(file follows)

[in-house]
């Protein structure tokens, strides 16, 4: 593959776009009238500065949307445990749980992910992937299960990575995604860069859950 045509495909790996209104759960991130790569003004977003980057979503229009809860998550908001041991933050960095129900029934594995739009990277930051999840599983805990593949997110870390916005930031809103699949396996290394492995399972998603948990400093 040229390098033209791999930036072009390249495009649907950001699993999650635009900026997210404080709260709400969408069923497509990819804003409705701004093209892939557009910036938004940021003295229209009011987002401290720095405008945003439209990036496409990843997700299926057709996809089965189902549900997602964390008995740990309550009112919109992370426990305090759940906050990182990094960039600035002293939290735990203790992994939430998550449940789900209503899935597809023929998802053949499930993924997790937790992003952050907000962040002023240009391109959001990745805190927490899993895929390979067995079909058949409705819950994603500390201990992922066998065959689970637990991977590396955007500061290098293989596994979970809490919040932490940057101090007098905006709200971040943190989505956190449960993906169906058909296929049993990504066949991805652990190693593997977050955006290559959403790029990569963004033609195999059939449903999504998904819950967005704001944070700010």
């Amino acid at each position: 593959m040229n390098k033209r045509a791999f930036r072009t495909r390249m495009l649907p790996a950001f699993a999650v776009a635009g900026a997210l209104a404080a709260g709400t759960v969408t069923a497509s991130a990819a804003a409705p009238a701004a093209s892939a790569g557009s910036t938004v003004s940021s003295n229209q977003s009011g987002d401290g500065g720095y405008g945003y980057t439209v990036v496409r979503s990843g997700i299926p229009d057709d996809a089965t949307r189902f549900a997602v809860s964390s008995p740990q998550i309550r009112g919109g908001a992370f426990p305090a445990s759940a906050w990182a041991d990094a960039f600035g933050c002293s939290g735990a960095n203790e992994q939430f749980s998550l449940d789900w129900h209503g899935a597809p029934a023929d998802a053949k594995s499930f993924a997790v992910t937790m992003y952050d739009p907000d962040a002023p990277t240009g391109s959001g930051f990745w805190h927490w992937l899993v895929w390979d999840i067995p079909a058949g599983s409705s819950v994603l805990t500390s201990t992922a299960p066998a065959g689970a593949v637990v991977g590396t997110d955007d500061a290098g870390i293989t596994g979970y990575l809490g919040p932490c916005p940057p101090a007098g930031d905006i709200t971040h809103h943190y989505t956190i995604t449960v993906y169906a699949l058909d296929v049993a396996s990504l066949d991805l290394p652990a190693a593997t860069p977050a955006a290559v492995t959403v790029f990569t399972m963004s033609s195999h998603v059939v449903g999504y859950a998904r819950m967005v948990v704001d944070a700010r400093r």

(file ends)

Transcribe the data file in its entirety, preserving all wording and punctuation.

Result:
[in-house]
């Protein structure tokens, strides 16, 4: 593959776009009238500065949307445990749980992910992937299960990575995604860069859950 045509495909790996209104759960991130790569003004977003980057979503229009809860998550908001041991933050960095129900029934594995739009990277930051999840599983805990593949997110870390916005930031809103699949396996290394492995399972998603948990400093 040229390098033209791999930036072009390249495009649907950001699993999650635009900026997210404080709260709400969408069923497509990819804003409705701004093209892939557009910036938004940021003295229209009011987002401290720095405008945003439209990036496409990843997700299926057709996809089965189902549900997602964390008995740990309550009112919109992370426990305090759940906050990182990094960039600035002293939290735990203790992994939430998550449940789900209503899935597809023929998802053949499930993924997790937790992003952050907000962040002023240009391109959001990745805190927490899993895929390979067995079909058949409705819950994603500390201990992922066998065959689970637990991977590396955007500061290098293989596994979970809490919040932490940057101090007098905006709200971040943190989505956190449960993906169906058909296929049993990504066949991805652990190693593997977050955006290559959403790029990569963004033609195999059939449903999504998904819950967005704001944070700010």
């Amino acid at each position: 593959m040229n390098k033209r045509a791999f930036r072009t495909r390249m495009l649907p790996a950001f699993a999650v776009a635009g900026a997210l209104a404080a709260g709400t759960v969408t069923a497509s991130a990819a804003a409705p009238a701004a093209s892939a790569g557009s910036t938004v003004s940021s003295n229209q977003s009011g987002d401290g500065g720095y405008g945003y980057t439209v990036v496409r979503s990843g997700i299926p229009d057709d996809a089965t949307r189902f549900a997602v809860s964390s008995p740990q998550i309550r009112g919109g908001a992370f426990p305090a445990s759940a906050w990182a041991d990094a960039f600035g933050c002293s939290g735990a960095n203790e992994q939430f749980s998550l449940d789900w129900h209503g899935a597809p029934a023929d998802a053949k594995s499930f993924a997790v992910t937790m992003y952050d739009p907000d962040a002023p990277t240009g391109s959001g930051f990745w805190h927490w992937l899993v895929w390979d999840i067995p079909a058949g599983s409705s819950v994603l805990t500390s201990t992922a299960p066998a065959g689970a593949v637990v991977g590396t997110d955007d500061a290098g870390i293989t596994g979970y990575l809490g919040p932490c916005p940057p101090a007098g930031d905006i709200t971040h809103h943190y989505t956190i995604t449960v993906y169906a699949l058909d296929v049993a396996s990504l066949d991805l290394p652990a190693a593997t860069p977050a955006a290559v492995t959403v790029f990569t399972m963004s033609s195999h998603v059939v449903g999504y859950a998904r819950m967005v948990v704001d944070a700010r400093r």